Big Pieces for Small Hands


"The six pieces display a wide range of musical genres and styles which cannot fail to excite young pianists to explore these highly original works displaying grand pianistic effects without straining or stretching small hands."


EPTA Piano Journal

While accompanying my daughter Eliška’s journey on the piano from a young beginner to a still young advanced player it became increasingly apparent that her fairly small hands were limiting the repertoire she could learn – not only the specific pieces but also the type of piano writing accessible to her. If an octave is not comfortably in reach there is a fairly small range of pieces that do not require too many notes to be left out, i.e. too many compromises that would make the piece less effective. There are certainly a fair number of baroque or earlier classical pieces that are feasible, although polyphonic writing can be very stretchy even without exceeding an octave. However the romantic, virtuoso type of piece that can utilize the huge tonal range of the modern piano is largely out of bounds.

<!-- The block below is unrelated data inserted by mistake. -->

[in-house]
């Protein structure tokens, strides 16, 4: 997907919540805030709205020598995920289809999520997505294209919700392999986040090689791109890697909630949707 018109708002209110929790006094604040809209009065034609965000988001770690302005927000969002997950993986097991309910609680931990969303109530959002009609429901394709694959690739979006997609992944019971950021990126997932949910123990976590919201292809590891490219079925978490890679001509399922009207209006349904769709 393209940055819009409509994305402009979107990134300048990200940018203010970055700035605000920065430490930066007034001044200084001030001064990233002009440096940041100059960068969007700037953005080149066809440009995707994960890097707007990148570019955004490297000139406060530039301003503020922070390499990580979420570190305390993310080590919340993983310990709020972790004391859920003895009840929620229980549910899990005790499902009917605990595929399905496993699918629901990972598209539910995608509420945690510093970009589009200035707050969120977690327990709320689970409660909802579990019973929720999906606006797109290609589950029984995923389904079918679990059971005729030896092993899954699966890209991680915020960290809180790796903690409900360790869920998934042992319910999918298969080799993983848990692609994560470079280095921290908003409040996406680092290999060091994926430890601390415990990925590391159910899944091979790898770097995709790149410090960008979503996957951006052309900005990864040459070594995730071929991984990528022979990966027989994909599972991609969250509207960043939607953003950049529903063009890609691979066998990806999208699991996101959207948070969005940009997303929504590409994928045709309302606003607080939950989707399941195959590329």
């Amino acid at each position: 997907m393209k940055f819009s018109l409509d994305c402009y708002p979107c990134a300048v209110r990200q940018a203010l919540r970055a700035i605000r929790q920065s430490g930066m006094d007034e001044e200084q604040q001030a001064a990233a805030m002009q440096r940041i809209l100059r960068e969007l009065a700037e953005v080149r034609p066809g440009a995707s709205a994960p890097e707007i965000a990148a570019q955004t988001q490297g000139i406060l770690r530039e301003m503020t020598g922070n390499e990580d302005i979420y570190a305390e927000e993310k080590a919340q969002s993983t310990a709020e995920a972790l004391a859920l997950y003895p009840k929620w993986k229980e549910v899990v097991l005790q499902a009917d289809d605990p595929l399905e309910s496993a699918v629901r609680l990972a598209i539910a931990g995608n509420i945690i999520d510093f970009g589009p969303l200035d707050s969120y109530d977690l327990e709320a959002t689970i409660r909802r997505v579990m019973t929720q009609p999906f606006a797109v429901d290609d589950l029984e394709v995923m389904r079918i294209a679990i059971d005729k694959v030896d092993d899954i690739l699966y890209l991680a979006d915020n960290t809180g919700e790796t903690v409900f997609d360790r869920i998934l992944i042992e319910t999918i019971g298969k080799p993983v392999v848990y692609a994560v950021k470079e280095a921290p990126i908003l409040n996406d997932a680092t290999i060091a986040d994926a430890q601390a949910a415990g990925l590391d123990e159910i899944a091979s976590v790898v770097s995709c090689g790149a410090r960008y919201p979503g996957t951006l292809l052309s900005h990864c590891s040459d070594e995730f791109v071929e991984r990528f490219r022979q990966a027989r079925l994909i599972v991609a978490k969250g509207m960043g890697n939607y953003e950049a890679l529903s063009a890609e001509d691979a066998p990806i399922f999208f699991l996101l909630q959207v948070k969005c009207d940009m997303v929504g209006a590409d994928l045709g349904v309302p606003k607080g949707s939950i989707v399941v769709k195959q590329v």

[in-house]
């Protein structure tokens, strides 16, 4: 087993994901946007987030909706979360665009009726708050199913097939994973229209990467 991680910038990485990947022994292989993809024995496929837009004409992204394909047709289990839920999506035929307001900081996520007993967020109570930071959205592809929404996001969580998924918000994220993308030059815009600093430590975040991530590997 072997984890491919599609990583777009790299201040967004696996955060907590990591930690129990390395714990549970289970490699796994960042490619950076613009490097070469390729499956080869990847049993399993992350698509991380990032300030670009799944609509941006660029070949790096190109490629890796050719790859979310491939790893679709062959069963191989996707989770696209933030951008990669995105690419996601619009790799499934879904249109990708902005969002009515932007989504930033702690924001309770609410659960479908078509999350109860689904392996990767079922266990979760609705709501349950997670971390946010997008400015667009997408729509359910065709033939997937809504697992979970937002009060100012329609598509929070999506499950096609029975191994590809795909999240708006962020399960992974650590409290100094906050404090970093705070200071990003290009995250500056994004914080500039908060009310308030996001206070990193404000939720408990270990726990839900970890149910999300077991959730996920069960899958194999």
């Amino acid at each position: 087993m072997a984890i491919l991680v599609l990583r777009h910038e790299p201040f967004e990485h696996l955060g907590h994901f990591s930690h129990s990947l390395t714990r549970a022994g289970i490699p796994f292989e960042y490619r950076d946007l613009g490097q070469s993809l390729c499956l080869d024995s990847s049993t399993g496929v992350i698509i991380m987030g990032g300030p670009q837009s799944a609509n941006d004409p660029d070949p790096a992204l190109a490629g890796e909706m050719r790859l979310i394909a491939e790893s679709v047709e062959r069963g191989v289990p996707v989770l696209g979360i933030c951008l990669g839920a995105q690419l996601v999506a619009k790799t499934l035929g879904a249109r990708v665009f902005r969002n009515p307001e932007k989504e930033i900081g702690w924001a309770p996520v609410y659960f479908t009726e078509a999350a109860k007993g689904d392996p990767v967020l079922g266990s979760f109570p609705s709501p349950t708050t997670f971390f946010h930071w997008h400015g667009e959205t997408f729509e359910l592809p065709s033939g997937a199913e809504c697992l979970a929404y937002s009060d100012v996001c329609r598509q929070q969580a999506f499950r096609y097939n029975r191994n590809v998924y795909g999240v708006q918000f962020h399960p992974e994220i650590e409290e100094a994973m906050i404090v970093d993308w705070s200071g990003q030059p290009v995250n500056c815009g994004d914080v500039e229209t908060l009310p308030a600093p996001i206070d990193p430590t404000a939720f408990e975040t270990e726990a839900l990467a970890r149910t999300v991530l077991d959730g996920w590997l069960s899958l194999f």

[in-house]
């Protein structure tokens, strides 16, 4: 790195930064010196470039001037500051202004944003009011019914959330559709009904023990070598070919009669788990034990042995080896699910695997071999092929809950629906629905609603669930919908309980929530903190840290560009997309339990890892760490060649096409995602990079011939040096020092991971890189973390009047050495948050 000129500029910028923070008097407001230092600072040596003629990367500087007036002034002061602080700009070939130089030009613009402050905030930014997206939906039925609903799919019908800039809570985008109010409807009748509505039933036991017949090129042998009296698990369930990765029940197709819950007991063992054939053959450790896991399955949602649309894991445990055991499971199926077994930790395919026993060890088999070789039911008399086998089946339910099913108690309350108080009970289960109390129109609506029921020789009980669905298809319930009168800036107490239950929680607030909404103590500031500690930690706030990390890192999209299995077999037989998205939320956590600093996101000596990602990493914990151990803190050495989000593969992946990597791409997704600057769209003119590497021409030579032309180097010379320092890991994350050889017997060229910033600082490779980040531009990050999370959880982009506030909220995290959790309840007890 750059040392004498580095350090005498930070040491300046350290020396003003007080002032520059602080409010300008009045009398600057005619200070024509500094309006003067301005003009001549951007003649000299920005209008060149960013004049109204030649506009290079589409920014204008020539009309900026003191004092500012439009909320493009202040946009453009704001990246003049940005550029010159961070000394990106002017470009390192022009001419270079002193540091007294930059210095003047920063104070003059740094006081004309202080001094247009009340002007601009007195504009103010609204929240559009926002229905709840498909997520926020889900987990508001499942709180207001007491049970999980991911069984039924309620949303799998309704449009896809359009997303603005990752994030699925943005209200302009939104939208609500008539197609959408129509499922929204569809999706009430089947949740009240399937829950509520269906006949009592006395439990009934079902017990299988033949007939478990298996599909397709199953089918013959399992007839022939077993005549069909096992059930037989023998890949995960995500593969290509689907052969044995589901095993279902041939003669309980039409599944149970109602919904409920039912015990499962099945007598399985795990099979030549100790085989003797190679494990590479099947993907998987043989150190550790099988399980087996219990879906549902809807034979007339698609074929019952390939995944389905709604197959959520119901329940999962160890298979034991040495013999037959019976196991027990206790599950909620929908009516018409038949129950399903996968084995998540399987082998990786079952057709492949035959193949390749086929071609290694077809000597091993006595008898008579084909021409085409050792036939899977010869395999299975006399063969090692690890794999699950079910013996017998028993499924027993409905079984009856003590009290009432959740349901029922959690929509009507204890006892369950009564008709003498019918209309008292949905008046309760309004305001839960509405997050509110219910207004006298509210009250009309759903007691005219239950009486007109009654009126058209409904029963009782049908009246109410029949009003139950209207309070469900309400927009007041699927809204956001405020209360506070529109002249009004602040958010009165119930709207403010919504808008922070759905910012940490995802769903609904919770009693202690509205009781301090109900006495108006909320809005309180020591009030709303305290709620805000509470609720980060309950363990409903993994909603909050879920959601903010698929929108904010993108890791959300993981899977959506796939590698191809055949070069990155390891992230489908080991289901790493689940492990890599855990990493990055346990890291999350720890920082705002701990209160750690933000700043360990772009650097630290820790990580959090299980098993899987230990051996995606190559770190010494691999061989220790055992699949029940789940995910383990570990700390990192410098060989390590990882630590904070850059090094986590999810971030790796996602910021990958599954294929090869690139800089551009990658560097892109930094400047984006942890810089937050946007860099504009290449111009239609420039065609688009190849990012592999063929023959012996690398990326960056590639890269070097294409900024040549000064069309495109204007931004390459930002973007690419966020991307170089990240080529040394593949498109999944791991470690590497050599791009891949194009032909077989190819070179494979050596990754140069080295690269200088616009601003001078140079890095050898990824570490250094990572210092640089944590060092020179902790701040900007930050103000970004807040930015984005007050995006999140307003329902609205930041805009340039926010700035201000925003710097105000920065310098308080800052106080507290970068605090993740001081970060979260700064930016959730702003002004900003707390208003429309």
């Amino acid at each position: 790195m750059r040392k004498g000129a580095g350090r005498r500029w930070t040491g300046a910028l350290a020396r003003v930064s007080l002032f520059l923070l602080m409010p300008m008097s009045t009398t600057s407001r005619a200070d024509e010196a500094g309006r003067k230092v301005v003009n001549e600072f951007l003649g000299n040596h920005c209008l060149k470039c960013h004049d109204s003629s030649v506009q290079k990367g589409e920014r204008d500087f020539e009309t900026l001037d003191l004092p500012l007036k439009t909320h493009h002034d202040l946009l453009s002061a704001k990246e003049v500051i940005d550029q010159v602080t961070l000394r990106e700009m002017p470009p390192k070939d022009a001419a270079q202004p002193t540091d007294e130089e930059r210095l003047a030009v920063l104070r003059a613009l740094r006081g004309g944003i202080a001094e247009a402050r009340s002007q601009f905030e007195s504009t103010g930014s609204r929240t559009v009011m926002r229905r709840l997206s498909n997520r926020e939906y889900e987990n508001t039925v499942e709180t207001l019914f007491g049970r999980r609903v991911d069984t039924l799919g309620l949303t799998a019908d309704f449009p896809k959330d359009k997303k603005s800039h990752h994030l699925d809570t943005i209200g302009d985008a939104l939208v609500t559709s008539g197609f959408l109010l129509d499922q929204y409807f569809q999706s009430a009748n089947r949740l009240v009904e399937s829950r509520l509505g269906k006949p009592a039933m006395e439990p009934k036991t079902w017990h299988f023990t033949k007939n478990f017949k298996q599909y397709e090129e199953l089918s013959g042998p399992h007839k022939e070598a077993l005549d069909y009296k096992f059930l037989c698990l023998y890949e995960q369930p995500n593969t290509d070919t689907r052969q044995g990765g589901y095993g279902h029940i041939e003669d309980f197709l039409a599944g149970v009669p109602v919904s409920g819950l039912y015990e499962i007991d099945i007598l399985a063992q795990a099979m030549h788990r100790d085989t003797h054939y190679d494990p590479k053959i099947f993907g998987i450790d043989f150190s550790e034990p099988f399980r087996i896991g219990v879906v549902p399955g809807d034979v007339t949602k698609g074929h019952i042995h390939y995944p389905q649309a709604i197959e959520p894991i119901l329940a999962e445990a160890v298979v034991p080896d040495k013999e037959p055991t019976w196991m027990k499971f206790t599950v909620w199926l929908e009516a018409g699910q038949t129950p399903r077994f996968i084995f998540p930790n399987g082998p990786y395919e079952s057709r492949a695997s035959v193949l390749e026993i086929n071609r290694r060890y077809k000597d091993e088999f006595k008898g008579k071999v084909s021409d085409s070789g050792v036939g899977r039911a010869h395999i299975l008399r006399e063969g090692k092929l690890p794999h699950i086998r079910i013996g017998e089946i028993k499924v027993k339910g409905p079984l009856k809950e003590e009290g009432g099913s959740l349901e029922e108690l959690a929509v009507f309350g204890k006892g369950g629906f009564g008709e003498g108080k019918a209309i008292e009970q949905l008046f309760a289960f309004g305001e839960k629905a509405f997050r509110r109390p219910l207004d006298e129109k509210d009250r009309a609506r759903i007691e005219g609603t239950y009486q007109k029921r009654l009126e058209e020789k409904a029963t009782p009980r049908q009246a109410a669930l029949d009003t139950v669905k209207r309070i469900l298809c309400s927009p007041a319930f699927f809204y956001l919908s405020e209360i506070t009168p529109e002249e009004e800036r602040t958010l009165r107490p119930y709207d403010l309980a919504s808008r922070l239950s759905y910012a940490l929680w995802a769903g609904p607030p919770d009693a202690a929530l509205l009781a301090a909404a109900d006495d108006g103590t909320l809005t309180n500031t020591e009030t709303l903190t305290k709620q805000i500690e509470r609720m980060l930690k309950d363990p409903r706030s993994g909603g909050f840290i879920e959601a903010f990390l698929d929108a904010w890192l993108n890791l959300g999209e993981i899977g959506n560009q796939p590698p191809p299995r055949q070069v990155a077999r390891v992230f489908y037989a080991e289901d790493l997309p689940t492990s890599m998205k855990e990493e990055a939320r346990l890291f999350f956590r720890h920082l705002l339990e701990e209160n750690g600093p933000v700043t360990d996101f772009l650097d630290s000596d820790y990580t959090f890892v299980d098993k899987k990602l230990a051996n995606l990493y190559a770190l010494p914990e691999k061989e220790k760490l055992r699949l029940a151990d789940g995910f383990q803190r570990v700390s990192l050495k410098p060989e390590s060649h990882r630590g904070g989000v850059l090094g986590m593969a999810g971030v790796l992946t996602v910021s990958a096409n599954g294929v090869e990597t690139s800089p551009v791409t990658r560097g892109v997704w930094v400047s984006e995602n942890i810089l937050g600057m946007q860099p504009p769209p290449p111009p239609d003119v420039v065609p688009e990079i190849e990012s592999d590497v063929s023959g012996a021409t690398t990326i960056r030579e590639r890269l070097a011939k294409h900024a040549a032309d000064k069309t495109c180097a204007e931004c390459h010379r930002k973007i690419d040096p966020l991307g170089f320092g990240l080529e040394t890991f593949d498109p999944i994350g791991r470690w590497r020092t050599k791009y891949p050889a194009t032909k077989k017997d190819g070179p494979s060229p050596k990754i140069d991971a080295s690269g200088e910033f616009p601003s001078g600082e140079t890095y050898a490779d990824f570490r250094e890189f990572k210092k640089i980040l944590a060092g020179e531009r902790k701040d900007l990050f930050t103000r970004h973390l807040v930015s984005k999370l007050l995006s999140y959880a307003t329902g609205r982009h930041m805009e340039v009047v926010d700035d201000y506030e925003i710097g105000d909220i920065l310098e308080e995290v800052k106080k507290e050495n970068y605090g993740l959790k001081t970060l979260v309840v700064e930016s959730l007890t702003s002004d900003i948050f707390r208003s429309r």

The pieces in this volume were written specifically to help younger players with small hands enjoy those exciting pianistic effects that would otherwise elude them – the big crashing chords, the huge bass sonorities, the virtuoso style that normally comes with larger hand sizes. When a young player has spent years improving technique, speeding up those scales and getting a good grasp of the keyboard they deserve to be rewarded with pieces that are hard to learn but exciting, pieces that make the most of the instrument. The pieces in this book aim to bridge that gap until Chopin and Liszt, or Rachmaninov and Ravel become achievable.


"the entire collection provides a wonderful bridge to the music of Chopin, Liszt, Rachmaninoff, and Ravel, and explores many of the techniques, textures, and idioms found in these composer’s repertoire." - Interlude


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Review from EPTA Piano Journal


Review from Music Teacher Magazine



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